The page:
Saturday, February 12, 2011

Canon Theologian to Presiding Bishop/Consecrator of the Bishop of New Hampshire appointed to represent Anglican Communion in Roman Catholic Dialogue


The Canon Theologian to the former Presiding Bishop of the Episcopal Church who consecrated the Bishop of New Hampshire has been appointed to represent the Anglican Communion in official ecumenical dialogue with the Roman Catholic Church.

The Former Presiding Bishop Frank Griswald advocated and presided over the election and consecration of Gene Robinson as Bishop of New Hampshire.

Anglican Communion Office announced that the Rev'd Dr. Mark McIntosh, an Episcopal priest from the progressive Diocese of Chicago (and now on temporary leave from his teaching position at a Chicago college) has been selected to officially represent the Anglican Communion in the the Anglican-Roman Catholic International Commisson (ARCIC).  He also served as the Canon Theologian to Bishop Frank Griswald and has served chaplain to the Episcopal House of Bishops, including under the leadership of Presiding Bishop Katharine Jefferts Schori.

Is this not a go-around of the intent in the Archbishop of Canterbury's Pentecost Letter issued last May where he specified that:
provinces that have formally, through their Synod or House of Bishops, adopted policies that breach any of the moratoria requested by the Instruments of Communion and recently reaffirmed by the Standing Committee and the Inter-Anglican Standing Commission on Unity, Faith and Order (IASCUFO) should not be participants in the ecumenical dialogues in which the Communion is formally engaged.  
Following the publication of the Archbishop of Canterbury's May 28, 2010 letter, five American Episcopalians were removed from the Orthodox, Lutheran, Methodist and Old Catholic dialogue commissions, while Dr. Katherine Grieb of the Virginia Theological Seminary was demoted from membership in the Anglican UFO commission to consultant status, George Conger reports.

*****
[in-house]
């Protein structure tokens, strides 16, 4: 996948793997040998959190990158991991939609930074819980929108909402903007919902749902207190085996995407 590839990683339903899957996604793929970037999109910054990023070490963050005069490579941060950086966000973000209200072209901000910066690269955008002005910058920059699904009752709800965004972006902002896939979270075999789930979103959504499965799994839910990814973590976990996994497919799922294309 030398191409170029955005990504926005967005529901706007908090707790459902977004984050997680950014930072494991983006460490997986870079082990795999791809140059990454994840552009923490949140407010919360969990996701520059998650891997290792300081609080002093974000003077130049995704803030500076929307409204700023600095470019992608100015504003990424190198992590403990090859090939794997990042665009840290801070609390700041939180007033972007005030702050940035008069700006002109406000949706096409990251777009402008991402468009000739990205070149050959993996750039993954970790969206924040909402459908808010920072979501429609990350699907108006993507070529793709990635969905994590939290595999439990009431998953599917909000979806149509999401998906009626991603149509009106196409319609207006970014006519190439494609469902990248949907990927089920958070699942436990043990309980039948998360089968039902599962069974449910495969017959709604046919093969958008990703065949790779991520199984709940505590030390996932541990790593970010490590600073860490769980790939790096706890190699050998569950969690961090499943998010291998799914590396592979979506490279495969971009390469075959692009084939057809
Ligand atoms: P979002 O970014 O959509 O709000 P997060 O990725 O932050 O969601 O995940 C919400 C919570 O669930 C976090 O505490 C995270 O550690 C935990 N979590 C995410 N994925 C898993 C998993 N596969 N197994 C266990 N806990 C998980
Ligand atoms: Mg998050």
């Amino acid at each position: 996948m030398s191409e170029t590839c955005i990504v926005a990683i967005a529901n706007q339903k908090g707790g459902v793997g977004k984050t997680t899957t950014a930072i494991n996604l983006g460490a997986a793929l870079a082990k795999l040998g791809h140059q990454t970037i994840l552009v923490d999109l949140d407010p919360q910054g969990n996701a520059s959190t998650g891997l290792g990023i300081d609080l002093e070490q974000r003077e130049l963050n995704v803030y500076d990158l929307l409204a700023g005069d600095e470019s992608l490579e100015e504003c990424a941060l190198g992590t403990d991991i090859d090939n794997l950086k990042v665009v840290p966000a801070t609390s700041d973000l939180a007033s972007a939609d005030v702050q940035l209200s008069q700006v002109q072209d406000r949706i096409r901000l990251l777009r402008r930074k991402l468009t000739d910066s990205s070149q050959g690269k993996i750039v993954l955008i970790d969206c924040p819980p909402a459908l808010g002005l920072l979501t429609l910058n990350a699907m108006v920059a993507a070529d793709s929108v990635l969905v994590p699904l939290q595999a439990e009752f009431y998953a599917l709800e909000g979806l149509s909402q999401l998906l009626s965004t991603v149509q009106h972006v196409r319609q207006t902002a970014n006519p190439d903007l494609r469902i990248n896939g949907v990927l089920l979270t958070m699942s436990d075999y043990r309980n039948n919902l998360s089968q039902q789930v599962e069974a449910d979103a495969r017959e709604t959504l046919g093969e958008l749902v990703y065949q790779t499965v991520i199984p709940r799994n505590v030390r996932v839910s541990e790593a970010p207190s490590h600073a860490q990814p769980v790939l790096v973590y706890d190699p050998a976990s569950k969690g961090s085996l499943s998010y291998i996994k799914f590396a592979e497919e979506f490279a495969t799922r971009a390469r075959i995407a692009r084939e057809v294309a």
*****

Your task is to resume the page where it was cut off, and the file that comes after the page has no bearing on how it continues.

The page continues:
The Church of England Newspaper is reporting that Mark McIntosh was personally selected by Kenneth Kearon, the General Secretary of the Anglican Communion, despite his credentials as the Canon Theologian to the consecrator of Gene Robinson. Dr. McIntosh is currently on leave from his position at Loyola University in Chicago, Illinois, to teach at Durham University.

In addition, Dr. McIntosh is one of the co-authors of “To Set Our Hope on Christ,a paper presented to the ACC meeting in Nottingham after the Episcopal Church was asked to step back from voting membership following the actions of the General Convention in 2003.  The paper sought to defend the Episcopal Church’s innovations of doctrine and discipline over human sexuality, ordination, and marriage following the election and consecration of Gene Robinson as the Episcopal Bishop of New Hampshire.

To Set Our Hope on Christ continues to be sited in efforts to establish same gender unions and marriages in the Episcopal Church, as in the Diocese of San Diego's 2009 report Holiness in Relationships and Blessings in Churches of this Diocese.

While the American Dr. McIntosh is currently licensed in the Church of England's Diocese of Durham (where the bishop's seat is vacant following the departure of Bishop N.T. Wright), he is currently on leave from his teaching position in the United States.  The appearance of this appointment of the Bishop Frank Griswald's Canon Theologian seems to conflict with the very spirit of Rowan Williams Pentecost Letter - that the Episcopal Church's actions have brought the Communion into crisis, a crisis that was set off by the actions of the former Presiding Bishop.  It is clear that Dr. McIntosh has had a front row seat in advocating these actions.